Tropical Storm Isaac (above at 1345 UTC this morning) is approaching the Louisiana coast today. It is not clear whether or not the storm will become a hurricane before it goes ashore. However, Isaac poses serious storm surge threats, due to the long fetch of strong winds over the Gulf to the east of its center.

Meanwhile TS Ileana has formed in the east Pacific - below is an IR image from 14 UTC this morning.

Ileana is forecast to move northwestward (current NHC forecast above), crossing 20N 115W. It is not clear whether Ileana will push more moist air into the lower Colorado River Basin. The CIRA blended PW product from 14 UTC (below) shows that high PW values already extend into southwestern Arizona (as forecast by the WRF-GFS yesterday). Hector had strong influences on keeping mT air in the Southwest, but he had a more northerly track. Will have to watch Ileana the next several days, given that very high PW is very close!

Another Dry-Out From The East

There were isolated thunderstorms again yesterday afternoon with generally light rain amounts. The airport and DM AFB both recorded thunder and very light showers. Here at house we had a nice, cool outflow in the late afternoon, around 5 pm MST, that broke the 100+ heat - but no rain. Douglas had a severe thunderstorm with gusts to 60 mph a bit before 6 pm. Across the ALERT network 14 sites (15% areal coverage) had rainfall. Amounts were quite light, however, Avra Valley Airpark measured 0.47".

Strong east winds will bring the second intrusion of dry air across the metro area this month (the first started on August 9th). Above is early WRF-GFS forecast of surface conditions across the metro area at 4 pm MST this afternoon - not a pretty picture. The forecast of PW at the same time is shown below, indicating that the model keeps central and western Pima County in the more moist air. Bottom is the forecast of composite radar echoes at 4 pm, with storms from south to west of the metro area. Today will be hot with desiccating east winds - saw that Mt. Hopkins RAWS had east winds at 33 gust to 44 mph a bit ago. It will be interesting to see if significant storms can make a come back before the end of August.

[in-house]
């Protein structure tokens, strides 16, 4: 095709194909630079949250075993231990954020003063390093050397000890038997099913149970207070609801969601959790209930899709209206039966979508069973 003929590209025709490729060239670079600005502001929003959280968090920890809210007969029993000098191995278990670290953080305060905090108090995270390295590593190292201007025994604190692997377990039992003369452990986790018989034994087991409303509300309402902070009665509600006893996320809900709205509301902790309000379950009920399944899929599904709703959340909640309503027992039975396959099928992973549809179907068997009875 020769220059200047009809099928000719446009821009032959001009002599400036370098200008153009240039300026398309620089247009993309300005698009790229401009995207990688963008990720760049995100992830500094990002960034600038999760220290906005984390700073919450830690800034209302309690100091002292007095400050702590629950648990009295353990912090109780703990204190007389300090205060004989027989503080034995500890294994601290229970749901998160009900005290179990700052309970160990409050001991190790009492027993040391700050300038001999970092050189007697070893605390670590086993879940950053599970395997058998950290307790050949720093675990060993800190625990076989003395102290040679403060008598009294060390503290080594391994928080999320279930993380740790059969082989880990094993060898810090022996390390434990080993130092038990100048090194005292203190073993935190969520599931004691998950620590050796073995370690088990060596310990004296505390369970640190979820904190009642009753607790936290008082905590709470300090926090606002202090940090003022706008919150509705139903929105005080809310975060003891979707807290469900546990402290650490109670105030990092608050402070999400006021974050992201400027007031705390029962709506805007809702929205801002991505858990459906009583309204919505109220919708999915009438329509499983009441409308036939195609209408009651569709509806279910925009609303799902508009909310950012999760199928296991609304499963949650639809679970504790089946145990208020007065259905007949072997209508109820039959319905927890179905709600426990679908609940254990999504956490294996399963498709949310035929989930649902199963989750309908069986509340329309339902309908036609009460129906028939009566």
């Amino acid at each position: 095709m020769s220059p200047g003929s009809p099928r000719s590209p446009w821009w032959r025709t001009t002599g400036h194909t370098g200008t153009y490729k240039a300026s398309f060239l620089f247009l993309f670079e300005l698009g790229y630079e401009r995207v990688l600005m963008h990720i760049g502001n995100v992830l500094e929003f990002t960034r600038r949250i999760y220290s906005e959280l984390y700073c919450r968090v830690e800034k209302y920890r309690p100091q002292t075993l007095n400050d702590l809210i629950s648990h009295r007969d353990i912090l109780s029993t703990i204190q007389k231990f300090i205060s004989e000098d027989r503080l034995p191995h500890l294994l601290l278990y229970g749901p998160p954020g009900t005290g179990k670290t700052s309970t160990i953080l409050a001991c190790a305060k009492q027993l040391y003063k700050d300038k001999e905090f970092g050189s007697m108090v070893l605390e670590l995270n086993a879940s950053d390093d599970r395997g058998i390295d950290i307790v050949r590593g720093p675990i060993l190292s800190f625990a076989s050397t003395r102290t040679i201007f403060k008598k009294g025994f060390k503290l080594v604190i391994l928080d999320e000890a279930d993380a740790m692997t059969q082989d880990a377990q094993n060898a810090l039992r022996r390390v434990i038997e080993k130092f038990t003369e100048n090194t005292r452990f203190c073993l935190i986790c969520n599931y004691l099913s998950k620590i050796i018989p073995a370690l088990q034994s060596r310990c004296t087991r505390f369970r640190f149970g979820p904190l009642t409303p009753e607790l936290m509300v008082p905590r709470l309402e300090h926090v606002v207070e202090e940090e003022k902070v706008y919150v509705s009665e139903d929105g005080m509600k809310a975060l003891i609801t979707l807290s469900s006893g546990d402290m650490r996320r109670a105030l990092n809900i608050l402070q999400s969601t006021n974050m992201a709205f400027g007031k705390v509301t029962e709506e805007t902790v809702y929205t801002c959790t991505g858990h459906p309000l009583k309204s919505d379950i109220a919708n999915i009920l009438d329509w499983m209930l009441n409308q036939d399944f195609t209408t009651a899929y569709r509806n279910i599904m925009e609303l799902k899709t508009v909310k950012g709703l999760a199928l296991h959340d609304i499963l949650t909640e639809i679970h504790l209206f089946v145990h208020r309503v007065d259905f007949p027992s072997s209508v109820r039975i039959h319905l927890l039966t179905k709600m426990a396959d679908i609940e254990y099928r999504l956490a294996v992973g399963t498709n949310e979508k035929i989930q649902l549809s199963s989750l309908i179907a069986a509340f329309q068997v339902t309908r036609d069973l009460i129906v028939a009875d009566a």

Monday, August 27, 2012

Another Battle Between Air Masses

It appears that warming and drying low-level easterly winds will invade southeastern Arizona this afternoon. Timing is fairly critical, since PWs are currently around an 1.50". Yesterday it appeared that the best forecast was a mix of the early and 12 UTC WRF-GFS. There were more storms around, but they stayed mostly on the higher elevations. Only 9 stations in the ALERT network had rainfall; however, White Tail on Mt. Lemmon reported 1.14" - far and away the highest amount. Very scenic skies both at sunset and sunrise.

The early WRF-GFS today indicates some early shower development over eastern Pima County (above is composite radar forecast valid at 2 pm MST this afternoon). Then the forecast indicates easterly winds later in the afternoon. The forecast of PW for 8 pm is shown below. The battle will intensify tomorrow and Wednesday, as a significant push of very moist, low-level air and high CAPE is forecast into southwestern Arizona.

Finally, it appears that Isaac is taking aim at New Orleans (IR image below is from 1345 UTC this morning), just as was Katrina eight years ago!

Sunday, August 26, 2012

Sunday Update

The 12 UTC run of the Atmo WRF-GFS model this morning forecasts thunderstorm activity to extend into eastern Pima County this afternoon. The 3 pm forecast sounding for Tucson has developed CAPE - apparently due to low-level moisture convergence and hot temperatures. The new forecast of total rainfall through midnight (below) shows that the morning model run has shifted the maximum activity into Santa Cruz and eastern Pima County.

By 8 pm the 10-m wind forecast indicates several outflow boundaries sloshing around southeastern Arizona and northern Mexico. The current composite radar (below for 12:30 pm MST) indicates that thundershowers have already developed in eastern Pima County. So the new forecast run seems to have a better track on things.

Increase In Storm Activity Today

Weather interest today will be centered on TS Isaac, as it heads into the Gulf of Mexico. Forecast models forecast strengthening into a hurricane, but remain to have a large spread for Isaac's track after 36-hours. This leaves uncertainty about where the storm might actually make landfall - so, emergency managers along the Gulf Coast as far west as New Orleans will be facing a tough decision making situation today and Monday. First day of Republican Convention has been cancelled - short-term weather they accept.